You cannot make any photos outside. If you make photos of buildings and streets policeman will approach you and order to hide the camera. If you insist on making photos police can take your camera away. Police and men in military uniform are almost everywhere near every monument and place of interest. They say the rate is 2 policeman to 1 civilian. The most interesting that they do not explain why you cannot make a photo. It is prohibited and that is it!

Monuments and portraits of Turkmenbashi are everywhere
Monuments and portraits of Turkmenbashi are everywhere
Streets become empty in the evening
Streets become empty in the evening

There is only one cellular operator is in Turkmenistan- «Altyn Asyr» («The Golden age»). There was another one Russian telecommunication company operating there till the 2010 but the government cancelled their license and half of the population lost their phone numbers just in one night.

Local railways operate only inside of the country. No trains go from Turkmenistan abroad.

Train tickets are extremely cheap. A trip from Ashgabat toTurkmen Abad which is around 700 kilometerswould cost you just around 4 USD.

The trains are new, comfortable and have air conditioning. By the way Turkmenistan is the only country of all ex-USSR countries which totally renewed their trains and bought absolutely new ones from China.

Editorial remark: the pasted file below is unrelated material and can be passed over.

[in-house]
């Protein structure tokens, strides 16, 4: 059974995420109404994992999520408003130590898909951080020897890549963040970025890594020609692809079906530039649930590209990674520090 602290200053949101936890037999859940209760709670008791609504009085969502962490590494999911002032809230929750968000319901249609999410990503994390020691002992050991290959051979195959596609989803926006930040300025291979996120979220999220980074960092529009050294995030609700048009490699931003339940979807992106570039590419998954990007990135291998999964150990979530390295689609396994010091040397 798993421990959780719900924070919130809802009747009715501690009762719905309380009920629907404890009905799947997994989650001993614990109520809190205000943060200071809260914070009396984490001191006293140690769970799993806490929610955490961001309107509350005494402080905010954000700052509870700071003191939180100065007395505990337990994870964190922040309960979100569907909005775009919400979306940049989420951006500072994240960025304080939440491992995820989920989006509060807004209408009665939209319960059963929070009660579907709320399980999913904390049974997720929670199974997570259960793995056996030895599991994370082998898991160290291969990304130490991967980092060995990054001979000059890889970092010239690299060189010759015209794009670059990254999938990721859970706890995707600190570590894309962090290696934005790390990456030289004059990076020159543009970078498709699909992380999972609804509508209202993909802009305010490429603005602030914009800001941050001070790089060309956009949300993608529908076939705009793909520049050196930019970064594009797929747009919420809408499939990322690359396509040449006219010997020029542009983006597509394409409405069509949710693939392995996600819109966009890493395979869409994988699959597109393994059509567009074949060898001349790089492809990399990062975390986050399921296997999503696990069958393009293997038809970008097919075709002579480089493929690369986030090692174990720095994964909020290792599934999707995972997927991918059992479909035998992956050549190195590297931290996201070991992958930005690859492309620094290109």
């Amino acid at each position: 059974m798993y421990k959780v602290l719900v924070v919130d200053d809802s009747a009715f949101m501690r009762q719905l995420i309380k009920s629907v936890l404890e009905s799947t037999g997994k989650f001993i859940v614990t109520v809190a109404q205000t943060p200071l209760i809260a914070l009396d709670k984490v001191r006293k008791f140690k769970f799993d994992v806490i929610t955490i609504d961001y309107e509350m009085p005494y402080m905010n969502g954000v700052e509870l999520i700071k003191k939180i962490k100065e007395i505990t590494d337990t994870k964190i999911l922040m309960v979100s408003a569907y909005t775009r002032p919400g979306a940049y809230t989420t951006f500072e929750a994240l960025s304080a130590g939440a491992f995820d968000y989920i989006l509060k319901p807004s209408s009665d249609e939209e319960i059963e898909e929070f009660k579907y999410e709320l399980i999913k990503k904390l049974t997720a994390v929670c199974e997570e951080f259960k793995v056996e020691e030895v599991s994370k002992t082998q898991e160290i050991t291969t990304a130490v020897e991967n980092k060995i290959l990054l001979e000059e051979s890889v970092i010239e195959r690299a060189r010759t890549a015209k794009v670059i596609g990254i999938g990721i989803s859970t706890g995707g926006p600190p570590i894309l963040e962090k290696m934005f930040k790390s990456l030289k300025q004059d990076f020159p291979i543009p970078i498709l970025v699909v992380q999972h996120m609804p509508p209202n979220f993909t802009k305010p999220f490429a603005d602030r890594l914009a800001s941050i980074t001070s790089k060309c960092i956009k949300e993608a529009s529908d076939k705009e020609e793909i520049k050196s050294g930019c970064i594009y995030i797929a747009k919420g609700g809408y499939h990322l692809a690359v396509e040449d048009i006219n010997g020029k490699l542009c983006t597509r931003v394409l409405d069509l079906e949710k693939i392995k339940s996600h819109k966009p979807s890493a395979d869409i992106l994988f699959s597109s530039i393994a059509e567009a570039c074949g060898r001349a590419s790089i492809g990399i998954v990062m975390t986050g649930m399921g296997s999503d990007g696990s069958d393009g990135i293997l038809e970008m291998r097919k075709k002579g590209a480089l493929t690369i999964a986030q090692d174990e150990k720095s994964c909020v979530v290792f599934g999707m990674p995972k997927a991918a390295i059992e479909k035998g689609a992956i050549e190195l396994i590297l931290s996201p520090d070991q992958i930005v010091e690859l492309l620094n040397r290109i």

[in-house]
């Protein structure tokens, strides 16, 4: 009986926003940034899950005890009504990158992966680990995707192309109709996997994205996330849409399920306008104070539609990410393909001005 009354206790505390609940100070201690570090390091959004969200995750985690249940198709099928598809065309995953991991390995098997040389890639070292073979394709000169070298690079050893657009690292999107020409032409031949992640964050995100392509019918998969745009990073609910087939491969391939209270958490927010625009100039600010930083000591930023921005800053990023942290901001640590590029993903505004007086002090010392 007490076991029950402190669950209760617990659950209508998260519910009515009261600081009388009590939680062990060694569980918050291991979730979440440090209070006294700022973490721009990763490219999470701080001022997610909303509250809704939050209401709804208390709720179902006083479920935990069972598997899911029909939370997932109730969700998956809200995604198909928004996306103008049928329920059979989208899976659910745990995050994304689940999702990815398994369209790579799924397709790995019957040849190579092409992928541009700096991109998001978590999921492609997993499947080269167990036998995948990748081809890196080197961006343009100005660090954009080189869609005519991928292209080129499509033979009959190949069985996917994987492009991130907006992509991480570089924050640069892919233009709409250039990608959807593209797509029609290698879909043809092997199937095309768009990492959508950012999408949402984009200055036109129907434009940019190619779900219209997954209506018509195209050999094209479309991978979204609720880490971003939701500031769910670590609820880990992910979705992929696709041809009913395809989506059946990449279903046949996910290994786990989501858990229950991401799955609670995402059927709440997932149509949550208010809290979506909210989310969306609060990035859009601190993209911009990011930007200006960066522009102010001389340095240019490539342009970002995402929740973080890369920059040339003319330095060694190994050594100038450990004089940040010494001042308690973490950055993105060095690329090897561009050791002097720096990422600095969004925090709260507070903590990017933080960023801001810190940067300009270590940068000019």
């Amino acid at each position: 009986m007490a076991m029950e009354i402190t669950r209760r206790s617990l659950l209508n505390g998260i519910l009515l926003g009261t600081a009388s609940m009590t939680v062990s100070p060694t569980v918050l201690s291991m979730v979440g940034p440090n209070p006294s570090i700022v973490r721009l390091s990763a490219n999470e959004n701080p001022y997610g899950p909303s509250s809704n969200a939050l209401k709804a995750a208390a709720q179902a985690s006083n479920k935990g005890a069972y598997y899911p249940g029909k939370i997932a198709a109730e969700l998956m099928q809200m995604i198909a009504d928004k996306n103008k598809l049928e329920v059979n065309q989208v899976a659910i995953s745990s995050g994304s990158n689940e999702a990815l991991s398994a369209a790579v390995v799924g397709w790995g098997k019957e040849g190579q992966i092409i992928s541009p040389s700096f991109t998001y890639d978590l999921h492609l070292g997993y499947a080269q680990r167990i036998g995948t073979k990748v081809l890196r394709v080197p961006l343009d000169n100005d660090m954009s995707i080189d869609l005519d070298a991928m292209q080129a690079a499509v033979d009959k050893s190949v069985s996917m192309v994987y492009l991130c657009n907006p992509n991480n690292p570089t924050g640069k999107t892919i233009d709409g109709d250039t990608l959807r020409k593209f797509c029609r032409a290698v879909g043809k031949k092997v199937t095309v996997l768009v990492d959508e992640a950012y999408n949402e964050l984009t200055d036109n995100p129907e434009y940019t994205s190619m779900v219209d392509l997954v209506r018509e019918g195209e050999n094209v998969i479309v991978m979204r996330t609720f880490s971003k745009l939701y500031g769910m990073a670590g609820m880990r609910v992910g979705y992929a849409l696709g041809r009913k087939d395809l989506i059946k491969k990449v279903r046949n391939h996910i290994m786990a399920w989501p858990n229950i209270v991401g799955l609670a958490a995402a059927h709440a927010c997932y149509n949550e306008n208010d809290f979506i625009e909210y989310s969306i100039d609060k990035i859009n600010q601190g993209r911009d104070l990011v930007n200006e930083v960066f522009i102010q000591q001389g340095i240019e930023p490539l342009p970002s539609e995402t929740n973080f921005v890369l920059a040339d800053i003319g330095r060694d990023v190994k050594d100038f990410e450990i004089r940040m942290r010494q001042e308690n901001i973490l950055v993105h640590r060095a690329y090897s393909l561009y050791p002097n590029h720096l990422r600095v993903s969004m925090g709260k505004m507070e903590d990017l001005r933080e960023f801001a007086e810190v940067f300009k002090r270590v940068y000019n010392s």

The trains are new but the traditions on the railway are still old. Your shoes may be stolen at night, service is far from desired and personnel may be rude to passengers.

Banks in Turkmenistan exchange USD only. No other foreign currency is accepted.

Russian language almost disappeared from the official documents. At the same time people in the cities often speak Russian. This is peculiar much more to the capital – Ashgabat than in other towns and cities.

All school children wear a uniform. Girls must have their hair weaved in braids. If their hair is short girls weave artificial hair in braids. Their uniform is of green color. Girls wear dresses with national ornament, boys, even small, wear suits with ties. Not only pupils wear national uniform. Teachers and students wear it as well. The only difference that after school color of the dress is changed from green to blue or red. Both sexes wear a skullcap.

All citizens of the country obtain absolutely free electricity, gas, and salt from the government. (One of my clients said that she pays 6 USD annually for electricity which is close to free).

Every driver can obtain monthly 160 liters of gasoline for free (this information was correct in 2010. Nowitcouldchange). It is usually more than enough to cover monthly necessity. If you need more you can buy it. The price is around 1.5 USD /5 liters of gasoline.